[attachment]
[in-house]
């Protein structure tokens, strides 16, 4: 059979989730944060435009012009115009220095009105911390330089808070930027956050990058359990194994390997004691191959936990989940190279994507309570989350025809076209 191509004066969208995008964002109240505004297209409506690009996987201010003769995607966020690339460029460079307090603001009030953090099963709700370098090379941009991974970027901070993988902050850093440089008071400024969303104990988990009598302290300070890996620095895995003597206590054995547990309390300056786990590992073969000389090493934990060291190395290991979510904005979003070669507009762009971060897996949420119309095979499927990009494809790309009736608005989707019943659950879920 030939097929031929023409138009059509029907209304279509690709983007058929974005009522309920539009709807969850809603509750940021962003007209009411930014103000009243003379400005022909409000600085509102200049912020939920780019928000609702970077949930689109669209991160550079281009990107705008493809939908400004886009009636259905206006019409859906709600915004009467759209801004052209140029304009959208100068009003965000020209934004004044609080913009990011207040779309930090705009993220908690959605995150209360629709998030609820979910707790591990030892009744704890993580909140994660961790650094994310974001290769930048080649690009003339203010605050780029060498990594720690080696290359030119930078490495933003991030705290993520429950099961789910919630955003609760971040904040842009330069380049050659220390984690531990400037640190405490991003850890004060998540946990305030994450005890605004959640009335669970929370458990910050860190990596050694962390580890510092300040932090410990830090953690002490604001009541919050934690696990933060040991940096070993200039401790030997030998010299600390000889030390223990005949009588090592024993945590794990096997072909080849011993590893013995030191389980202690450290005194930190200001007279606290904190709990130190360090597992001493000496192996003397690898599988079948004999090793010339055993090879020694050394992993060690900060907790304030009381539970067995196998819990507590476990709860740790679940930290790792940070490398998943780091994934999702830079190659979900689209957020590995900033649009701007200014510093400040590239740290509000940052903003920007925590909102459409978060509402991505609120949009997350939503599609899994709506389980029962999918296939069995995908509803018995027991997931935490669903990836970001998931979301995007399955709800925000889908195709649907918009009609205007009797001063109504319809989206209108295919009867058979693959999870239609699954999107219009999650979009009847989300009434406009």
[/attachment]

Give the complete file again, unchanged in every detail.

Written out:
[in-house]
């Protein structure tokens, strides 16, 4: 059979989730944060435009012009115009220095009105911390330089808070930027956050990058359990194994390997004691191959936990989940190279994507309570989350025809076209 191509004066969208995008964002109240505004297209409506690009996987201010003769995607966020690339460029460079307090603001009030953090099963709700370098090379941009991974970027901070993988902050850093440089008071400024969303104990988990009598302290300070890996620095895995003597206590054995547990309390300056786990590992073969000389090493934990060291190395290991979510904005979003070669507009762009971060897996949420119309095979499927990009494809790309009736608005989707019943659950879920 030939097929031929023409138009059509029907209304279509690709983007058929974005009522309920539009709807969850809603509750940021962003007209009411930014103000009243003379400005022909409000600085509102200049912020939920780019928000609702970077949930689109669209991160550079281009990107705008493809939908400004886009009636259905206006019409859906709600915004009467759209801004052209140029304009959208100068009003965000020209934004004044609080913009990011207040779309930090705009993220908690959605995150209360629709998030609820979910707790591990030892009744704890993580909140994660961790650094994310974001290769930048080649690009003339203010605050780029060498990594720690080696290359030119930078490495933003991030705290993520429950099961789910919630955003609760971040904040842009330069380049050659220390984690531990400037640190405490991003850890004060998540946990305030994450005890605004959640009335669970929370458990910050860190990596050694962390580890510092300040932090410990830090953690002490604001009541919050934690696990933060040991940096070993200039401790030997030998010299600390000889030390223990005949009588090592024993945590794990096997072909080849011993590893013995030191389980202690450290005194930190200001007279606290904190709990130190360090597992001493000496192996003397690898599988079948004999090793010339055993090879020694050394992993060690900060907790304030009381539970067995196998819990507590476990709860740790679940930290790792940070490398998943780091994934999702830079190659979900689209957020590995900033649009701007200014510093400040590239740290509000940052903003920007925590909102459409978060509402991505609120949009997350939503599609899994709506389980029962999918296939069995995908509803018995027991997931935490669903990836970001998931979301995007399955709800925000889908195709649907918009009609205007009797001063109504319809989206209108295919009867058979693959999870239609699954999107219009999650979009009847989300009434406009």